Of course, e-commerce boomed pre-COVID:
“E-marketplaces have experienced meteoric growth of 17 percent over the last five years, generating 65 percent of the growth among the top 150 retailers across the globe (and across all categories),” says McKinsey.
But there’s been a significant surge in online shopping since the pandemic, especially in consumer goods. Grocery sales on Amazon have increased 45 percent in the United States and a massive 80 percent in the United Kingdom. It seems COVID-19 has drastically altered the way we purchase packaged goods.
It’s hard to predict the future. As we said, we’re someone in-between phases one and two of the current crisis (the pandemic and subsequent economic fallout), and consumers have yet to completely embrace market-wide changes. It’s unclear whether more consumers will return to physical stores in the months (and years) ahead. For now, marketers should continue to market online and offline for maximum sales growth.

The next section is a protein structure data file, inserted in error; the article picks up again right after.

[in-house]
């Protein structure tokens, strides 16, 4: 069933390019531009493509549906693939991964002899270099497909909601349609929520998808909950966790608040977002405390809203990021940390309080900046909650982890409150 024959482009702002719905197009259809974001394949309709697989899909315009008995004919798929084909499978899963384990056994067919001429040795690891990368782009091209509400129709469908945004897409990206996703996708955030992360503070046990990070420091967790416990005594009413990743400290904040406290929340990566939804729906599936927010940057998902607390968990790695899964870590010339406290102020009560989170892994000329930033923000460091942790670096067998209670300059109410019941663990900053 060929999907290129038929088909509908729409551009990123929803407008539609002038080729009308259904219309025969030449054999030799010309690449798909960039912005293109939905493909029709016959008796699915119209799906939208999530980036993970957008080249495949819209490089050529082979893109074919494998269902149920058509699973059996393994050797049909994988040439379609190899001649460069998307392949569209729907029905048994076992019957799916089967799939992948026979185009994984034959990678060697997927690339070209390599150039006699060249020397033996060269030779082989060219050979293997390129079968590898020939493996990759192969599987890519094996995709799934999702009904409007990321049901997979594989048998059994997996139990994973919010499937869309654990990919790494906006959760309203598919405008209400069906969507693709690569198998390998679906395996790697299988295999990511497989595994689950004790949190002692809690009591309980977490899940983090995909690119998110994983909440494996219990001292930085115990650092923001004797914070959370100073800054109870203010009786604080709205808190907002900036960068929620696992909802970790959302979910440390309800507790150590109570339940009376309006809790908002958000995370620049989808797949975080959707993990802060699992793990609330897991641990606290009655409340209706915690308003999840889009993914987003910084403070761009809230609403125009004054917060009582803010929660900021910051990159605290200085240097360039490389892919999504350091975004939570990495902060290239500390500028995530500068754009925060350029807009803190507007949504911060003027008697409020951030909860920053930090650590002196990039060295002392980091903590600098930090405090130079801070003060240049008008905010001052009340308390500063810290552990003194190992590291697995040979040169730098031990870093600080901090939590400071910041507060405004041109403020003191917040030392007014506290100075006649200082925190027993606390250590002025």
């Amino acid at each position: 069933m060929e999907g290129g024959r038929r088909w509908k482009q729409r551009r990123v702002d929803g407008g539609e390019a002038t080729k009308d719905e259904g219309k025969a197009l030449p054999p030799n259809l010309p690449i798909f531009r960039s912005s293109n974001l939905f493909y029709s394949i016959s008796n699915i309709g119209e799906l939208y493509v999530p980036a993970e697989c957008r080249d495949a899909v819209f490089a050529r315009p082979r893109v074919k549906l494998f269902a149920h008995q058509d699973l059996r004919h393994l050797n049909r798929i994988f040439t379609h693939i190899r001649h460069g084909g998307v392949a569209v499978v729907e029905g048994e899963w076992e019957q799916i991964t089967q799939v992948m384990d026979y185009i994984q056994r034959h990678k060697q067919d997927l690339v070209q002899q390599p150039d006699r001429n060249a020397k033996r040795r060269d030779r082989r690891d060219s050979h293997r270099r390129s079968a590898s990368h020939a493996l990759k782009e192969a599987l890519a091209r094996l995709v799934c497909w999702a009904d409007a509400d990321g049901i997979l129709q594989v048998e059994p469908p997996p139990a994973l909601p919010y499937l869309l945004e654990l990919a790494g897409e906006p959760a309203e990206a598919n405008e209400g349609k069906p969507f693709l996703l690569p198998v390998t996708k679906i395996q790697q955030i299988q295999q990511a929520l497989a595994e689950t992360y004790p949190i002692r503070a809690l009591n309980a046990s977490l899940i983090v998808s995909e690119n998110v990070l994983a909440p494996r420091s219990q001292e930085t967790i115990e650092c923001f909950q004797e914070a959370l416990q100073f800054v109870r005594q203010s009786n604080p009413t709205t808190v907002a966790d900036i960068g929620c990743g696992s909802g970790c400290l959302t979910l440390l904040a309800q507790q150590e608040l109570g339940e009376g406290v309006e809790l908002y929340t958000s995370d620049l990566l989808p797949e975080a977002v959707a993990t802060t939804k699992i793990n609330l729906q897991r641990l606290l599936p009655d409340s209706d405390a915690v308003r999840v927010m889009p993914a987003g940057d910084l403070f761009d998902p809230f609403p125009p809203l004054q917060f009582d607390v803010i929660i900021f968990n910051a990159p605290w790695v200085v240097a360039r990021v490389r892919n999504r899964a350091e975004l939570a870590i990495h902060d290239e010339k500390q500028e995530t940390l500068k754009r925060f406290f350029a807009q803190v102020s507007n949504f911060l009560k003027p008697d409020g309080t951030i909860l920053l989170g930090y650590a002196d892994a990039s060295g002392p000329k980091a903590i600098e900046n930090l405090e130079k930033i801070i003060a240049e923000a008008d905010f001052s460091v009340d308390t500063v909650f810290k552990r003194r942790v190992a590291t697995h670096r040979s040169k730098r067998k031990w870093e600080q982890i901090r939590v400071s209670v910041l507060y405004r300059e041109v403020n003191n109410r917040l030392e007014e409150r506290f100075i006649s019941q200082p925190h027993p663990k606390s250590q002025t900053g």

How can marketers adapt?
Marketers shouldn’t abandon physical retail marketing. Instead, the opposite should happen. Investing in a good marketing strategy could entice shoppers back to physical outlets again, especially when campaigns include important health and safety messages (as detailed above.)
Physical retail offers consumers a wide range of benefits and experiences that digital retail can’t — the ability to hold and touch packaged goods, no shipping costs, in-person customer assistance, etc. Marketers should showcase these benefits in their marketing.